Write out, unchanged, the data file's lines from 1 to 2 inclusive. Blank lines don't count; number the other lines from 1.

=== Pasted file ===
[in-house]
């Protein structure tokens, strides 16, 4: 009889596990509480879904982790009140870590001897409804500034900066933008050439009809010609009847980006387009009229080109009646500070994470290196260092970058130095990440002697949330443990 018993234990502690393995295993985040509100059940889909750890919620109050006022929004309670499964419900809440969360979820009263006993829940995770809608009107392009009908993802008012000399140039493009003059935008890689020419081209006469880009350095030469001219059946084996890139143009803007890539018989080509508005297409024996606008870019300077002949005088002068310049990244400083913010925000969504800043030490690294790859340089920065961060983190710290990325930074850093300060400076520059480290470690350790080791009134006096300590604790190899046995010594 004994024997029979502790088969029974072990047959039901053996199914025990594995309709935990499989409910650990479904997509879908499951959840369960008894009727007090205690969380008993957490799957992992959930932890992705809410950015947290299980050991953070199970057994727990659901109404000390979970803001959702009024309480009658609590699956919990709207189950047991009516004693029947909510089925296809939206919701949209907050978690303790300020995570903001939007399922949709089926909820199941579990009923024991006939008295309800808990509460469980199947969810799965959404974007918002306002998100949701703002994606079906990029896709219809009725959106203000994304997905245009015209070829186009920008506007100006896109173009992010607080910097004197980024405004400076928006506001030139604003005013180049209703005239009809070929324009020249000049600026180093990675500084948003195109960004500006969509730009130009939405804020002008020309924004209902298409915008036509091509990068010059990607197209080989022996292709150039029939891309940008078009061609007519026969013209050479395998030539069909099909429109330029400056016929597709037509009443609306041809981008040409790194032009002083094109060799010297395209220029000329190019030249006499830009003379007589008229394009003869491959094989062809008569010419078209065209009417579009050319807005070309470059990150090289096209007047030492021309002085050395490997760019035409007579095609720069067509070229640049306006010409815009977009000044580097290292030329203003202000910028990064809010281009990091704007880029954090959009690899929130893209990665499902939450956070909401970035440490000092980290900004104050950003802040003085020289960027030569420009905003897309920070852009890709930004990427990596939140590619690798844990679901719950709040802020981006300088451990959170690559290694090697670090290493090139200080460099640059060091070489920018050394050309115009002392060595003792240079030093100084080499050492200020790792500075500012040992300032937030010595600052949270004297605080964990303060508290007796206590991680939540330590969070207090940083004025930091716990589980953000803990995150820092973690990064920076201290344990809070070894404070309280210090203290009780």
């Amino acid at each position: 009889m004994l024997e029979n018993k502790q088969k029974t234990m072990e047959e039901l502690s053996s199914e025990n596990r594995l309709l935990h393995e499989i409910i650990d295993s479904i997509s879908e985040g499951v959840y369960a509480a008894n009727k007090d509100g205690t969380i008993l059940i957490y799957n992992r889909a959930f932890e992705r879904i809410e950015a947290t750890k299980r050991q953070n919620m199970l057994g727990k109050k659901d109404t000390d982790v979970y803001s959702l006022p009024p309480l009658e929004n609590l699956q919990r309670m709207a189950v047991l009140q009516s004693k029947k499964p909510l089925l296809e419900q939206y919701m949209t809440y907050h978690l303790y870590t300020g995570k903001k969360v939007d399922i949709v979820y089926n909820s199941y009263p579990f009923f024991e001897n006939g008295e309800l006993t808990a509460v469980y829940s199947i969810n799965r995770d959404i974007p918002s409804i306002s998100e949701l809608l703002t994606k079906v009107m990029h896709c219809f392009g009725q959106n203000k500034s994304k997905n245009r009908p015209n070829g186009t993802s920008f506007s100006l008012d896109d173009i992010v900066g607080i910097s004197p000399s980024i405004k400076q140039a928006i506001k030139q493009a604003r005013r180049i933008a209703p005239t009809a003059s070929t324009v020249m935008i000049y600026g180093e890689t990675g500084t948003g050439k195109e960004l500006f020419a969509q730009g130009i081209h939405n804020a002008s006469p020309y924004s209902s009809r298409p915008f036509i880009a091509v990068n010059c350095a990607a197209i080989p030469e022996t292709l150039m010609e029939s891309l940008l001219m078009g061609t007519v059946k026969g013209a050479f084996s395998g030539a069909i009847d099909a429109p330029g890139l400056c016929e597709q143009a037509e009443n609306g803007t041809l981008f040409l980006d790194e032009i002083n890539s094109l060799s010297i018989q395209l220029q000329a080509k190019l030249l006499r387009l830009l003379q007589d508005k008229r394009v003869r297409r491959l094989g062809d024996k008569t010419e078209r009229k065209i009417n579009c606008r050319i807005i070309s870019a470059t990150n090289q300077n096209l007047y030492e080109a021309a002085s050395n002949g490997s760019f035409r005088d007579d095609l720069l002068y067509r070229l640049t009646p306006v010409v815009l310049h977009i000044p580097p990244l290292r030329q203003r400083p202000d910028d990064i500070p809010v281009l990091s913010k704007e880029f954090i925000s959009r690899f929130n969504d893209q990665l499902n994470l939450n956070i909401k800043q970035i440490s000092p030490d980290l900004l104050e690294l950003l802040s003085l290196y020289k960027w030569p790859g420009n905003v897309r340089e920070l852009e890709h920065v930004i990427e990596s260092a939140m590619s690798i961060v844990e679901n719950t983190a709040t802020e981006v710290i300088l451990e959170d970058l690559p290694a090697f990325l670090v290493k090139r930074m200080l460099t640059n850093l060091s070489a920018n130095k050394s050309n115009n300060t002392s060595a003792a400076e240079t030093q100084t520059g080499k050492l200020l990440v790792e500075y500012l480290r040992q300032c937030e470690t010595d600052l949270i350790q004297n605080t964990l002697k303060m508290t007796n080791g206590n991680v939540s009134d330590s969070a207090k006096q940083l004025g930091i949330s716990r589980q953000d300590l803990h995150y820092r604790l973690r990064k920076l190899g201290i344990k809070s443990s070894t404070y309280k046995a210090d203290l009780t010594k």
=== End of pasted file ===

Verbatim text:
[in-house]
């Protein structure tokens, strides 16, 4: 009889596990509480879904982790009140870590001897409804500034900066933008050439009809010609009847980006387009009229080109009646500070994470290196260092970058130095990440002697949330443990 018993234990502690393995295993985040509100059940889909750890919620109050006022929004309670499964419900809440969360979820009263006993829940995770809608009107392009009908993802008012000399140039493009003059935008890689020419081209006469880009350095030469001219059946084996890139143009803007890539018989080509508005297409024996606008870019300077002949005088002068310049990244400083913010925000969504800043030490690294790859340089920065961060983190710290990325930074850093300060400076520059480290470690350790080791009134006096300590604790190899046995010594 004994024997029979502790088969029974072990047959039901053996199914025990594995309709935990499989409910650990479904997509879908499951959840369960008894009727007090205690969380008993957490799957992992959930932890992705809410950015947290299980050991953070199970057994727990659901109404000390979970803001959702009024309480009658609590699956919990709207189950047991009516004693029947909510089925296809939206919701949209907050978690303790300020995570903001939007399922949709089926909820199941579990009923024991006939008295309800808990509460469980199947969810799965959404974007918002306002998100949701703002994606079906990029896709219809009725959106203000994304997905245009015209070829186009920008506007100006896109173009992010607080910097004197980024405004400076928006506001030139604003005013180049209703005239009809070929324009020249000049600026180093990675500084948003195109960004500006969509730009130009939405804020002008020309924004209902298409915008036509091509990068010059990607197209080989022996292709150039029939891309940008078009061609007519026969013209050479395998030539069909099909429109330029400056016929597709037509009443609306041809981008040409790194032009002083094109060799010297395209220029000329190019030249006499830009003379007589008229394009003869491959094989062809008569010419078209065209009417579009050319807005070309470059990150090289096209007047030492021309002085050395490997760019035409007579095609720069067509070229640049306006010409815009977009000044580097290292030329203003202000910028990064809010281009990091704007880029954090959009690899929130893209990665499902939450956070909401970035440490000092980290900004104050950003802040003085020289960027030569420009905003897309920070852009890709930004990427990596939140590619690798844990679901719950709040802020981006300088451990959170690559290694090697670090290493090139200080460099640059060091070489920018050394050309115009002392060595003792240079030093100084080499050492200020790792500075500012040992300032937030010595600052949270004297605080964990303060508290007796206590991680939540330590969070207090940083004025930091716990589980953000803990995150820092973690990064920076201290344990809070070894404070309280210090203290009780």